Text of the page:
The temari snowman needed some”stick” arms that are posable so he can hold his mini snowball temari. Separate stick arms made of thread wrapped wire bent into arms with three fingers. The thread was white,  a little bit of brown acrylic craft paint transformed them to stick color. To stick arms into the ball, a large needle was used to ream a hole into the ball from the shoulder all the way through towards the waist for each arm and excess wire shoved back into the ball.

The little felt hat and scarf set started off being a crocheted set. My patience for crocheting and the fact that the hat just did not look right, made me switch to felt.

The first felt scarf was a single piece of felt. It was stiff and looked stiff. So, I cut it into three narrow strips to braid. Nice idea, but not long enough. I was working from a small leftover scrap of felt, so I had to cut three more pieces and stitch them to the other three to have three longer ones, ones long enough to braid. And the connection had to be done carefully so as to not be visible. That made a softer scarf and one with more character, especially after adding bells to go with the one on the tip of the hat.

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For some reason, the cute grin in the front view ends up looking slightly mischievous in this side view, almost as if he is contemplating throwing the snowball at someone.

 

 

 

 

 

 

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3D Quilts- real, not illusory

Making things in 3D, real and not illusory, is a challenge I enjoy. I think it started with a couple origami books that probably my father bought when I was a child. I made every model in both books. I went on to making other paper models of things like polyhedrons, imaginary birds, etc. when in college.

I moved on to quilts, then came back to 3D by combining 3D and quilts. Both of the following quilts were made last year.

corrugated tessellation #1

Corrugated Tessellation #1

Technically, by the commonly accepted definition of a quilt as having two layers of fabric with a batt (which is sometime fabric or other material) in between and stitching holding together the three layer, Corrugated Tessellation #1 is a quilt. Although it has more than three layers, what and how it is quilted might be considered questionable my some. The top layer of fabric is machine stitched to a layer of stabilizer. The black back fabric encases a couple layers of heavyweight stabilizer (which are stitched together). And finally the folded top is hand stitched to the flat back with beads in the valleys. The beads on the peaks serve not only decoration, but hold the shape of folded intersections.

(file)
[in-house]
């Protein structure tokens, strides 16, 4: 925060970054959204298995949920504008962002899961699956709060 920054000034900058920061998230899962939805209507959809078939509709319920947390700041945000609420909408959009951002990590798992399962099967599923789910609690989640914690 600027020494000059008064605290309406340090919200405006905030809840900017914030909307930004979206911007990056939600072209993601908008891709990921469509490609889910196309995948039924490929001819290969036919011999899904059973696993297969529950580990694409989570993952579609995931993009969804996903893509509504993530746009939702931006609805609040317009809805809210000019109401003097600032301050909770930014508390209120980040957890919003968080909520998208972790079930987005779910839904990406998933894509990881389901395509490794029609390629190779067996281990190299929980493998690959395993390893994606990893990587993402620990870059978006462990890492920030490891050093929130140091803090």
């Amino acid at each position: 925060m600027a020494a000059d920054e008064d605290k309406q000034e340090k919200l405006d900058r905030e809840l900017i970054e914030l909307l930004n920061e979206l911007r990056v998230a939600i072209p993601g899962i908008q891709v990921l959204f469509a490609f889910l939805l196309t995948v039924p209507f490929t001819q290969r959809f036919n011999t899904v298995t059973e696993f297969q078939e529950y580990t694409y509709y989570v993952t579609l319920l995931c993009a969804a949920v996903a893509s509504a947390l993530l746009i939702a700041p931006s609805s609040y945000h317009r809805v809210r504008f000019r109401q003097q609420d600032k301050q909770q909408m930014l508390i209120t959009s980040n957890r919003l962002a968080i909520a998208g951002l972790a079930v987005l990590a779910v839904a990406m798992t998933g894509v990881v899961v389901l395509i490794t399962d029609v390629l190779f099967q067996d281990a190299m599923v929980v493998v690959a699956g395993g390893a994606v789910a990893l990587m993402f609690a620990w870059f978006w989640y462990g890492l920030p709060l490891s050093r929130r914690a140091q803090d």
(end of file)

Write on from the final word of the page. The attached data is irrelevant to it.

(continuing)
corrugated tessellation #1 close up

This small quilt is 12″ x 12″ x 1″. It utilizes a lightweight stabilizer as the batting on the 3D part and a heavy weight stabilizer for the 2D part.

Blue and White Double Pleat Square Tessellation Garden

Blue and White Double Pleat Square Tessellation Garden

Another small 3D quilt. It is approximately 15.25″ x 15.25″ x 1.25″. The blue fabric is one piece (except the border) and the white flowers are separate units tucked into the folds of the blue fabric. Both the white fabric and the hand dyed blue fabric were hand colored with texture rubbings using pastel dye sticks. When the pleats were folded, the textures were not visible until the pleats were pulled up and stitched together with beads to form square flowers.

blue and white double pleat close up

The quilt is self batted, meaning the folds of both the blue and the white fabrics become the inner layer that is used as the batting, with the layers held together with machine quilting.

I tend to not like picking favorites, since each quilt has something about it that makes it special, but this is one of my favorites.

Instead of limiting myself to just quilts, I have expanded into anything fiber, and lately it is three dimensional that holds my interest.

Note: the pictures are not very good representations of the quilts for two reasons. It is difficult for me to photograph them and one of my photo bulbs died so the lighting was even more compromised.